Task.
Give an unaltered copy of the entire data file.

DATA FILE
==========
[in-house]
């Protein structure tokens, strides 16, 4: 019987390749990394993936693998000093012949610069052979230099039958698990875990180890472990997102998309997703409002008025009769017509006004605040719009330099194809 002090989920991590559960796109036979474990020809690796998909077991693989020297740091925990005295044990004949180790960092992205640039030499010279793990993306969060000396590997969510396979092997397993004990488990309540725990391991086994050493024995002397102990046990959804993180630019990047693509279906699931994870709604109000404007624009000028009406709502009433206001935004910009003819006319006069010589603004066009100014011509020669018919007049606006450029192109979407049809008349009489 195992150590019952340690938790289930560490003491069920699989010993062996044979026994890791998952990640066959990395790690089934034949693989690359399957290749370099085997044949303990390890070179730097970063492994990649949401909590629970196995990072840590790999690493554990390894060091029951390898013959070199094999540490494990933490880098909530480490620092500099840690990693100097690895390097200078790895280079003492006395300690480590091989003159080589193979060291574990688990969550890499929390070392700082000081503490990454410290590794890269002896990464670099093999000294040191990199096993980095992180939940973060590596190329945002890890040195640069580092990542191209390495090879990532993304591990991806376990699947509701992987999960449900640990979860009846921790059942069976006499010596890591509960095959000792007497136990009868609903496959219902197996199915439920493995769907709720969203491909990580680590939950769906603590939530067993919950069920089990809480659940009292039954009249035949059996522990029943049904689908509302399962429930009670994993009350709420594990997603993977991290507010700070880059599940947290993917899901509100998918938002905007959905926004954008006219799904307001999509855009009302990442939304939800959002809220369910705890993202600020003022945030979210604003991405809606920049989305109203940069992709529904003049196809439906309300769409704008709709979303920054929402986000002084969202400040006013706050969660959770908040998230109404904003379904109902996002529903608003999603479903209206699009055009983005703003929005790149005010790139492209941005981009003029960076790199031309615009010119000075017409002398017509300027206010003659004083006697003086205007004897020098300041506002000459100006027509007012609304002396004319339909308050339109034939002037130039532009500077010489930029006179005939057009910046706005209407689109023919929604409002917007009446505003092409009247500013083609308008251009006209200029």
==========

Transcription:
[in-house]
């Protein structure tokens, strides 16, 4: 019987390749990394993936693998000093012949610069052979230099039958698990875990180890472990997102998309997703409002008025009769017509006004605040719009330099194809 002090989920991590559960796109036979474990020809690796998909077991693989020297740091925990005295044990004949180790960092992205640039030499010279793990993306969060000396590997969510396979092997397993004990488990309540725990391991086994050493024995002397102990046990959804993180630019990047693509279906699931994870709604109000404007624009000028009406709502009433206001935004910009003819006319006069010589603004066009100014011509020669018919007049606006450029192109979407049809008349009489 195992150590019952340690938790289930560490003491069920699989010993062996044979026994890791998952990640066959990395790690089934034949693989690359399957290749370099085997044949303990390890070179730097970063492994990649949401909590629970196995990072840590790999690493554990390894060091029951390898013959070199094999540490494990933490880098909530480490620092500099840690990693100097690895390097200078790895280079003492006395300690480590091989003159080589193979060291574990688990969550890499929390070392700082000081503490990454410290590794890269002896990464670099093999000294040191990199096993980095992180939940973060590596190329945002890890040195640069580092990542191209390495090879990532993304591990991806376990699947509701992987999960449900640990979860009846921790059942069976006499010596890591509960095959000792007497136990009868609903496959219902197996199915439920493995769907709720969203491909990580680590939950769906603590939530067993919950069920089990809480659940009292039954009249035949059996522990029943049904689908509302399962429930009670994993009350709420594990997603993977991290507010700070880059599940947290993917899901509100998918938002905007959905926004954008006219799904307001999509855009009302990442939304939800959002809220369910705890993202600020003022945030979210604003991405809606920049989305109203940069992709529904003049196809439906309300769409704008709709979303920054929402986000002084969202400040006013706050969660959770908040998230109404904003379904109902996002529903608003999603479903209206699009055009983005703003929005790149005010790139492209941005981009003029960076790199031309615009010119000075017409002398017509300027206010003659004083006697003086205007004897020098300041506002000459100006027509007012609304002396004319339909308050339109034939002037130039532009500077010489930029006179005939057009910046706005209407689109023919929604409002917007009446505003092409009247500013083609308008251009006209200029």